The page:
Press Release No.:
29 June 2005
May Air Freight Slumps While Passenger Demand remains Robust
The International Air Transport Association (IATA) announced traffic results for the January to May period. For the Month of May, freight traffic was 1.6% below the 2004 level while growth for the first five months of 2005 was 3.1%. Passenger traffic showed 8.8% growth comparing May 2004 to May 2005 and January-May passenger growth was 8.7%.
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"May cargo growth slipped into negative territory in Asia, North America, Latin America and Europe, following sluggish performance since the beginning of 2005. As a leading economic indicator, the slowdown in cargo traffic demonstrates that the high price of oil is slowing the global economy faster than expected. Passenger traffic for May at 8.8% was much stronger. But we can expect a downward trend as the decline in economic activity works its way through the economy," said Bisignani, IATA's Director General and CEO.
Average load factors for the first five months of 2005 remained high at 73.3%. In all regions, growth in demand outstripped supply. A 10% drop in the value of the EURO against the US dollar is changing the competitive environment on the North Atlantic even as North America carriers continue to shift domestic capacity to international markets.
"While we had much optimistic news at Paris Air Show, this month's traffic results continue to show that operating environment is volatile. Our projection of a US$6 billion industry loss is looking optimistic and the need for continued cost reduction is critical," said Bisignani.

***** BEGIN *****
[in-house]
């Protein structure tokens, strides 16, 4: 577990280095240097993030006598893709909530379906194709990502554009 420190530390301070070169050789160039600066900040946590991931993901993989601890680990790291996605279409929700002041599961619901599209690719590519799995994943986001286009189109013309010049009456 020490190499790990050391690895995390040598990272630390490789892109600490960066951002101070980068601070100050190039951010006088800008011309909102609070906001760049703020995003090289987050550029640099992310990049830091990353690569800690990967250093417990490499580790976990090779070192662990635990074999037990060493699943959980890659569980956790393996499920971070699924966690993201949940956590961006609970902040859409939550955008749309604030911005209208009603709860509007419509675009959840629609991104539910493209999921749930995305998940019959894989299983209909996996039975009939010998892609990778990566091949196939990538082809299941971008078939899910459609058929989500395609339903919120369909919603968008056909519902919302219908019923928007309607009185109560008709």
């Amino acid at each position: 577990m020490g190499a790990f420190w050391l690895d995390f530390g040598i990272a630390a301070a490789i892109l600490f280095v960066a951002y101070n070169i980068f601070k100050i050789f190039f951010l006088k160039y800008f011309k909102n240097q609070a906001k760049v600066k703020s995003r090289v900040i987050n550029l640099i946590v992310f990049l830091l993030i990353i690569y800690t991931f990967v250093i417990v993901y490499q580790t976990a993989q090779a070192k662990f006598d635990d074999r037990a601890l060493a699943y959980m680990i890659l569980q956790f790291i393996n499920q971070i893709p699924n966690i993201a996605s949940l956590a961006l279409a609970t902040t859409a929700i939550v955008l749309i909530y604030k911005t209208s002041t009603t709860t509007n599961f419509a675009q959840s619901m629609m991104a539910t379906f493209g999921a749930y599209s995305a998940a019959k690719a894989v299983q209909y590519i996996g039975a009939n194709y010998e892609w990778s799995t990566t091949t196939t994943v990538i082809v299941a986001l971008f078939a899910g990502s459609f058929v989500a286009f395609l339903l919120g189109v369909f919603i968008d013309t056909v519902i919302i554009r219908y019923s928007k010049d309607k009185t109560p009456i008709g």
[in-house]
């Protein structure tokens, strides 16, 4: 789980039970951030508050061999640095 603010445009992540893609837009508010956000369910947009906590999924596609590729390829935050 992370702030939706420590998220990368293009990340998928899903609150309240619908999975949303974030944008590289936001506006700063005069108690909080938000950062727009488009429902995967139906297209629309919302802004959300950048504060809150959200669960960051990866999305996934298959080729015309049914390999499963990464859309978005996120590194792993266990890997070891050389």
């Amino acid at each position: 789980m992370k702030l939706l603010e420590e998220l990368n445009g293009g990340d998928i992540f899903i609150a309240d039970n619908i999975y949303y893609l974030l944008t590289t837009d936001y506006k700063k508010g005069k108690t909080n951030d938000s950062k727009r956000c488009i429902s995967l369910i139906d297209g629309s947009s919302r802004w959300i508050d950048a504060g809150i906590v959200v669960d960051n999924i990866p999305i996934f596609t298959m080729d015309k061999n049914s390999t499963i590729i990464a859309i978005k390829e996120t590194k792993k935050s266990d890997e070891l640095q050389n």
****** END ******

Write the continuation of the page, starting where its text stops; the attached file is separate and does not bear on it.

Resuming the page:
Referring to the approaching G8 Summit, Bisignani criticized proposals to tax aviation to generate funds for aid to developing nations. "Now is not the time to add new taxes to an industry that is already over-charged. Governments must stop thinking of air transport as a cash cow and understand the real value that we bring to the global economy. Connecting global markets and facilitating tourism is vital to development. Dampening demand for travel by further taxing air transport makes no sense. Instead, let's tear down the barriers to trade and give developing nation products access to developed markets," said Bisignani. This fits with IATA's overall agenda for change with governments that is centered on leveling playing fields and progressive liberalization.